“Motherboard spoke to the Barcelona Supercomputing Center about how it outfitted a deconsecrated 19th century chapel to host the MareNostrum 4 — the 25th most powerful supercomputer in the world,” writes Slashdot reader dmoberhaus. From the report: Heralded as the “most beautiful data center in the world,” the MareNostrum supercomputer came online in 2005, but was originally hosted in a different building at the university. Meaning “our sea” in Latin, the original MareNostrum was capable of performing 42.35 teraflops — 42.35 trillion operations per second — making it one of the most powerful supercomputers in Europe at the time. Yet the MareNostrum rightly became known for its aesthetics as much as its computing power. According to Gemma Maspoch, head of communications for Barcelona Supercomputing Center, which oversees the MareNostrum facility, the decision to place the computer in a giant glass box inside a chapel was ultimately for practical reasons.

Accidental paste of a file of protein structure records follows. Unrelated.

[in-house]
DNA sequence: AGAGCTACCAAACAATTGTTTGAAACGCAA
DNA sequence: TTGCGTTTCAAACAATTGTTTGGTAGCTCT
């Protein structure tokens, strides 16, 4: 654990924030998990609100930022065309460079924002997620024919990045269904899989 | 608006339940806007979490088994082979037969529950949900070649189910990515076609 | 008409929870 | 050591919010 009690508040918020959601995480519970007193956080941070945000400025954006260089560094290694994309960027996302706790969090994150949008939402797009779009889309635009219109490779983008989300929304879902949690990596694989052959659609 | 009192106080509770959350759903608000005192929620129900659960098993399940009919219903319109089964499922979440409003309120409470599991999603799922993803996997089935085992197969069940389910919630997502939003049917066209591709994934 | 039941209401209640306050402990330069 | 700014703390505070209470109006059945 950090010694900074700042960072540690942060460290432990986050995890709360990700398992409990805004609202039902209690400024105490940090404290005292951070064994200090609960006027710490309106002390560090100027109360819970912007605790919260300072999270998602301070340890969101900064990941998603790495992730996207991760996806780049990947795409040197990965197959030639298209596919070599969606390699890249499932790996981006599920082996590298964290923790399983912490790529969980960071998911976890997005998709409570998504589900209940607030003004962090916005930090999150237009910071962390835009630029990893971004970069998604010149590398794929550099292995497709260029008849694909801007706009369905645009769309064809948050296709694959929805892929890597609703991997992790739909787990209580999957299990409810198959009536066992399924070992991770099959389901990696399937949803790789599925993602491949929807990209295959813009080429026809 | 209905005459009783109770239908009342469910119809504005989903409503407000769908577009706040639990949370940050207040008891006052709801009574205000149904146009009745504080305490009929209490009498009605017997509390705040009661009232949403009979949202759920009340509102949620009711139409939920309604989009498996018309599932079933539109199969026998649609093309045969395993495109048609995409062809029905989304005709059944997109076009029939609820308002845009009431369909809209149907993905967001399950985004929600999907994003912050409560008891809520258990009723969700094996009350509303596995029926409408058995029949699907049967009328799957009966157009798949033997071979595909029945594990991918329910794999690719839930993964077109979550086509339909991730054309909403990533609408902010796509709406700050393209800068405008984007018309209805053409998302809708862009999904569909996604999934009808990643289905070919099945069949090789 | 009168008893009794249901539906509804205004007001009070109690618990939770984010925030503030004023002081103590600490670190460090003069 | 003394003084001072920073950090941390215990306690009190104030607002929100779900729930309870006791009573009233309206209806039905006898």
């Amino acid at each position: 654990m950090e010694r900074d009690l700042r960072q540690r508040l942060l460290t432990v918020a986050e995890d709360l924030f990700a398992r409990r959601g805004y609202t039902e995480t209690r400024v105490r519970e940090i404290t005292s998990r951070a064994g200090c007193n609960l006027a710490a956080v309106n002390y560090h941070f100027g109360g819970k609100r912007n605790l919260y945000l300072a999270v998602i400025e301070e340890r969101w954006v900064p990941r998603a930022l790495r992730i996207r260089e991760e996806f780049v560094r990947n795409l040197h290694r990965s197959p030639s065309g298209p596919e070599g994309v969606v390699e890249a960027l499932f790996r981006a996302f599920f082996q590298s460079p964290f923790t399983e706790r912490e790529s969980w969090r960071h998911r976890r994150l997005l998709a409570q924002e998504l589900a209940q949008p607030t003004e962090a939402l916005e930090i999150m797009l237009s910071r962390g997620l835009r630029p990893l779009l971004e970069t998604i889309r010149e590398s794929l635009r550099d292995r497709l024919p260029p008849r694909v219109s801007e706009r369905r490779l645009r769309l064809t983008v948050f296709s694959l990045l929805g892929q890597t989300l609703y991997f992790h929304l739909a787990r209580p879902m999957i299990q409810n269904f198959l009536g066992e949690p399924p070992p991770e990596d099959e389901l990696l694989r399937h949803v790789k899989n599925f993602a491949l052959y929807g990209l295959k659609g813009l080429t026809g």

“We were in need of hundreds of square meters without columns and the capacity to support 44.5 tons of weight,” Maspoch told me in an email. “At the time there was not much available space at the university and the only room that satisfied our requirements was the Torre Girona chapel. We did not doubt it for a moment and we installed a supercomputer in it.” According to Maspoch, the chapel required relatively few modifications to host the supercomputer, such as reinforcing the soil around the church so that it would hold the computer’s weight and designing a glass box that would house the computer and help cool it. The supercomputer has been beefed up over the years. Most recently, the fourth iteration came online in 2017 “with a peak computing capacity of 11 thousand trillion operations per second (11.15 petaflops),” reports Motherboard. “MareNostrum 4 is spread over 48 server racks comprising a total of 3,456 nodes. A node consists of two Intel chips, each of which has 24 processors.”